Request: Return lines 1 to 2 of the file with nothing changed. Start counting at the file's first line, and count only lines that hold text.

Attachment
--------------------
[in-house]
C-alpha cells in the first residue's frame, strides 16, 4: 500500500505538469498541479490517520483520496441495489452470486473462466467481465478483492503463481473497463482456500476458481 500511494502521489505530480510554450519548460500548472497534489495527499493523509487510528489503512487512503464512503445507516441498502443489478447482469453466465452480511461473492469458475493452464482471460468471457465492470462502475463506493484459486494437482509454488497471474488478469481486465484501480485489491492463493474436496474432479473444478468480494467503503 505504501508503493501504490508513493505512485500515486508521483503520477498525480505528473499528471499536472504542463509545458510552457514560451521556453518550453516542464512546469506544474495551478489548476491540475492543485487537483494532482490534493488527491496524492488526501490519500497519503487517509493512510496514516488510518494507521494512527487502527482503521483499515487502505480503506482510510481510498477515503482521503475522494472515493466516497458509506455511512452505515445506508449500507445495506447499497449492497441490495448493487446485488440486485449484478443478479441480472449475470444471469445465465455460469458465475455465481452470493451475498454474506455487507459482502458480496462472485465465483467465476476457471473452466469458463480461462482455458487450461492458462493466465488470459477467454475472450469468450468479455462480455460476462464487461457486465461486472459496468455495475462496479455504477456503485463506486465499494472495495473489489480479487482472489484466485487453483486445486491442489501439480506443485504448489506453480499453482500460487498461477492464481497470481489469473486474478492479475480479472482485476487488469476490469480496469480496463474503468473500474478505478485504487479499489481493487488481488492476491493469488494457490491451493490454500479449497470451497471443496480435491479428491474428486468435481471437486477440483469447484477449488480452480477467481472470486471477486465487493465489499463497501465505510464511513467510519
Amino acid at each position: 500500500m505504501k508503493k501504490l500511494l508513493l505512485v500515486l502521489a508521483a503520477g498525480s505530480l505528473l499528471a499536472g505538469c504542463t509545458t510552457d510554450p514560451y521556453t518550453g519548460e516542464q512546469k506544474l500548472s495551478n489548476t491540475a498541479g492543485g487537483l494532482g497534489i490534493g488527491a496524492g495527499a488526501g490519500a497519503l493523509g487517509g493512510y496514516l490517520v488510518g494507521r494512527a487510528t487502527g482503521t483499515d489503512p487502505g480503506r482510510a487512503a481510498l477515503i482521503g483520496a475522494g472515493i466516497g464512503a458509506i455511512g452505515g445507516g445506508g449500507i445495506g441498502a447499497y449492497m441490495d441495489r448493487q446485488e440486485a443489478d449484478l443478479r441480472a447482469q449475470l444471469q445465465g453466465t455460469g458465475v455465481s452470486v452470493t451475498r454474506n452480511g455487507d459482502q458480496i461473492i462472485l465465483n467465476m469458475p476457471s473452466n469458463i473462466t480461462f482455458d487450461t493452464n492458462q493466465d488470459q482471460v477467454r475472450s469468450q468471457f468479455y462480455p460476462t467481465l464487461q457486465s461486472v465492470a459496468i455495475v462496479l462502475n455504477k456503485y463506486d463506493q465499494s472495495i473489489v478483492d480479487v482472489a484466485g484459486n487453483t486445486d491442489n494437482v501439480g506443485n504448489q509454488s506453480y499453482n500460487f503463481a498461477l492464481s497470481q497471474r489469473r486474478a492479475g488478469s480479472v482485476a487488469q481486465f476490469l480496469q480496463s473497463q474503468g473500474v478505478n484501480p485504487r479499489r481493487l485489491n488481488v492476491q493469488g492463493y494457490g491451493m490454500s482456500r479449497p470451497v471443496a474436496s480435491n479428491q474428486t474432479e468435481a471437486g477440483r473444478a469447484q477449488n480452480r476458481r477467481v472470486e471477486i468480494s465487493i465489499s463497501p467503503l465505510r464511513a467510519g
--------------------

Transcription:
[in-house]
C-alpha cells in the first residue's frame, strides 16, 4: 500500500505538469498541479490517520483520496441495489452470486473462466467481465478483492503463481473497463482456500476458481 500511494502521489505530480510554450519548460500548472497534489495527499493523509487510528489503512487512503464512503445507516441498502443489478447482469453466465452480511461473492469458475493452464482471460468471457465492470462502475463506493484459486494437482509454488497471474488478469481486465484501480485489491492463493474436496474432479473444478468480494467503503 505504501508503493501504490508513493505512485500515486508521483503520477498525480505528473499528471499536472504542463509545458510552457514560451521556453518550453516542464512546469506544474495551478489548476491540475492543485487537483494532482490534493488527491496524492488526501490519500497519503487517509493512510496514516488510518494507521494512527487502527482503521483499515487502505480503506482510510481510498477515503482521503475522494472515493466516497458509506455511512452505515445506508449500507445495506447499497449492497441490495448493487446485488440486485449484478443478479441480472449475470444471469445465465455460469458465475455465481452470493451475498454474506455487507459482502458480496462472485465465483467465476476457471473452466469458463480461462482455458487450461492458462493466465488470459477467454475472450469468450468479455462480455460476462464487461457486465461486472459496468455495475462496479455504477456503485463506486465499494472495495473489489480479487482472489484466485487453483486445486491442489501439480506443485504448489506453480499453482500460487498461477492464481497470481489469473486474478492479475480479472482485476487488469476490469480496469480496463474503468473500474478505478485504487479499489481493487488481488492476491493469488494457490491451493490454500479449497470451497471443496480435491479428491474428486468435481471437486477440483469447484477449488480452480477467481472470486471477486465487493465489499463497501465505510464511513467510519